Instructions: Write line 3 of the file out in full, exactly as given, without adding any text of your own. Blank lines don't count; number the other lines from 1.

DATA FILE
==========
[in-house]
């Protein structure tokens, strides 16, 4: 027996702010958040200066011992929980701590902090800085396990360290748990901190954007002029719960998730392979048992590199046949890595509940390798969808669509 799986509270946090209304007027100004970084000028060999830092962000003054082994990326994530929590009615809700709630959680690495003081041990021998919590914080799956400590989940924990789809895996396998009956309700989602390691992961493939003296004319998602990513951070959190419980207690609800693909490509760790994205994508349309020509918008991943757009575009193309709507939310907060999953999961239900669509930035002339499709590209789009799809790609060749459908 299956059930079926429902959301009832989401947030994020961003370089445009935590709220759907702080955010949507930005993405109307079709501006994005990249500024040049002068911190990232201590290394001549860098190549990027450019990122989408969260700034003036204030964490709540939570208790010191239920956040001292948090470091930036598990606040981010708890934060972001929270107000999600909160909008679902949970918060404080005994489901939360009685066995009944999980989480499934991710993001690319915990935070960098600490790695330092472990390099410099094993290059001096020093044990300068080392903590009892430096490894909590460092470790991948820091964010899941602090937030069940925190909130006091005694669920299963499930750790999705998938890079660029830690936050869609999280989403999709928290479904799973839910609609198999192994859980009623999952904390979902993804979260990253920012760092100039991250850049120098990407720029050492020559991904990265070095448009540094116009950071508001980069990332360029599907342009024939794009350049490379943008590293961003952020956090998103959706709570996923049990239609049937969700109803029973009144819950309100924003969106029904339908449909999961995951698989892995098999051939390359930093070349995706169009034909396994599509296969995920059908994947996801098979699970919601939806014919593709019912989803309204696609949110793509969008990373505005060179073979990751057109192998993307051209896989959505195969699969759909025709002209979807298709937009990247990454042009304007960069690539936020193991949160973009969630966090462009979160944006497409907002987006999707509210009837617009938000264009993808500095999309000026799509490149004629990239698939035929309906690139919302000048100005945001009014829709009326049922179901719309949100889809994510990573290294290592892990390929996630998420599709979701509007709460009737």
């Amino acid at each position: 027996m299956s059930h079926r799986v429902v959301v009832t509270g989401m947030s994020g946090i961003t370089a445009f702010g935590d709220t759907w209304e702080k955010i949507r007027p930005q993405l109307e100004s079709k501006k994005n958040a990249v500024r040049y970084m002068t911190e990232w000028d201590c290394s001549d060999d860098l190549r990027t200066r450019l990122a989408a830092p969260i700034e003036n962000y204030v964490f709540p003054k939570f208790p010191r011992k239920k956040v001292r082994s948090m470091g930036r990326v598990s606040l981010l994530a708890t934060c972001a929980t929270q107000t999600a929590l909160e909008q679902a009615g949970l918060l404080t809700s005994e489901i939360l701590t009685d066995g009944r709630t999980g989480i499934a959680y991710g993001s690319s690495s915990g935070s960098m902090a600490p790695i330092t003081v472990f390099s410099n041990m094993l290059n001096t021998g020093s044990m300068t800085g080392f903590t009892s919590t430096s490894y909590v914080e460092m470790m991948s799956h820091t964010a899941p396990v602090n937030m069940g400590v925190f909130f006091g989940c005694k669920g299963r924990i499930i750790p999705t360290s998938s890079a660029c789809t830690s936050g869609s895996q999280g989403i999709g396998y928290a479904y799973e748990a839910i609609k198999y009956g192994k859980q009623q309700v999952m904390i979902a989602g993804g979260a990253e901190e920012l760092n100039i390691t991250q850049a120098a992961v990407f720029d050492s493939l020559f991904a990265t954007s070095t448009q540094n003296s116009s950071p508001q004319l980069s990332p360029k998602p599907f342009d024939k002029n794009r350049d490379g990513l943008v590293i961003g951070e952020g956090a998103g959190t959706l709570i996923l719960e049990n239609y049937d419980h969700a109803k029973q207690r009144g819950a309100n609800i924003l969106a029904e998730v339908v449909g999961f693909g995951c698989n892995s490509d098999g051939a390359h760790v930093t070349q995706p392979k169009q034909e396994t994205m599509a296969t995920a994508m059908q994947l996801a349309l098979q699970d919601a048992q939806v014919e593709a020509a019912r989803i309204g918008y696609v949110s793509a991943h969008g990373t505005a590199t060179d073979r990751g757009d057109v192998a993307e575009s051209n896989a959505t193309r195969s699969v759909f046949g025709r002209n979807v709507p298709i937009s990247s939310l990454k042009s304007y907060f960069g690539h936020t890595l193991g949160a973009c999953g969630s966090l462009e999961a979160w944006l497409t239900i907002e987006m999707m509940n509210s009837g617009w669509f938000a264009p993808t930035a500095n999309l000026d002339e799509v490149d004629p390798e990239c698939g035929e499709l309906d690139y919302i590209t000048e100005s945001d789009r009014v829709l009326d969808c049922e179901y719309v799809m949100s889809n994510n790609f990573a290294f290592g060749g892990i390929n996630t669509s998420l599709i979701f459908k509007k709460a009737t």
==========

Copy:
């Amino acid at each position: 027996m299956s059930h079926r799986v429902v959301v009832t509270g989401m947030s994020g946090i961003t370089a445009f702010g935590d709220t759907w209304e702080k955010i949507r007027p930005q993405l109307e100004s079709k501006k994005n958040a990249v500024r040049y970084m002068t911190e990232w000028d201590c290394s001549d060999d860098l190549r990027t200066r450019l990122a989408a830092p969260i700034e003036n962000y204030v964490f709540p003054k939570f208790p010191r011992k239920k956040v001292r082994s948090m470091g930036r990326v598990s606040l981010l994530a708890t934060c972001a929980t929270q107000t999600a929590l909160e909008q679902a009615g949970l918060l404080t809700s005994e489901i939360l701590t009685d066995g009944r709630t999980g989480i499934a959680y991710g993001s690319s690495s915990g935070s960098m902090a600490p790695i330092t003081v472990f390099s410099n041990m094993l290059n001096t021998g020093s044990m300068t800085g080392f903590t009892s919590t430096s490894y909590v914080e460092m470790m991948s799956h820091t964010a899941p396990v602090n937030m069940g400590v925190f909130f006091g989940c005694k669920g299963r924990i499930i750790p999705t360290s998938s890079a660029c789809t830690s936050g869609s895996q999280g989403i999709g396998y928290a479904y799973e748990a839910i609609k198999y009956g192994k859980q009623q309700v999952m904390i979902a989602g993804g979260a990253e901190e920012l760092n100039i390691t991250q850049a120098a992961v990407f720029d050492s493939l020559f991904a990265t954007s070095t448009q540094n003296s116009s950071p508001q004319l980069s990332p360029k998602p599907f342009d024939k002029n794009r350049d490379g990513l943008v590293i961003g951070e952020g956090a998103g959190t959706l709570i996923l719960e049990n239609y049937d419980h969700a109803k029973q207690r009144g819950a309100n609800i924003l969106a029904e998730v339908v449909g999961f693909g995951c698989n892995s490509d098999g051939a390359h760790v930093t070349q995706p392979k169009q034909e396994t994205m599509a296969t995920a994508m059908q994947l996801a349309l098979q699970d919601a048992q939806v014919e593709a020509a019912r989803i309204g918008y696609v949110s793509a991943h969008g990373t505005a590199t060179d073979r990751g757009d057109v192998a993307e575009s051209n896989a959505t193309r195969s699969v759909f046949g025709r002209n979807v709507p298709i937009s990247s939310l990454k042009s304007y907060f960069g690539h936020t890595l193991g949160a973009c999953g969630s966090l462009e999961a979160w944006l497409t239900i907002e987006m999707m509940n509210s009837g617009w669509f938000a264009p993808t930035a500095n999309l000026d002339e799509v490149d004629p390798e990239c698939g035929e499709l309906d690139y919302i590209t000048e100005s945001d789009r009014v829709l009326d969808c049922e179901y719309v799809m949100s889809n994510n790609f990573a290294f290592g060749g892990i390929n996630t669509s998420l599709i979701f459908k509007k709460a009737t």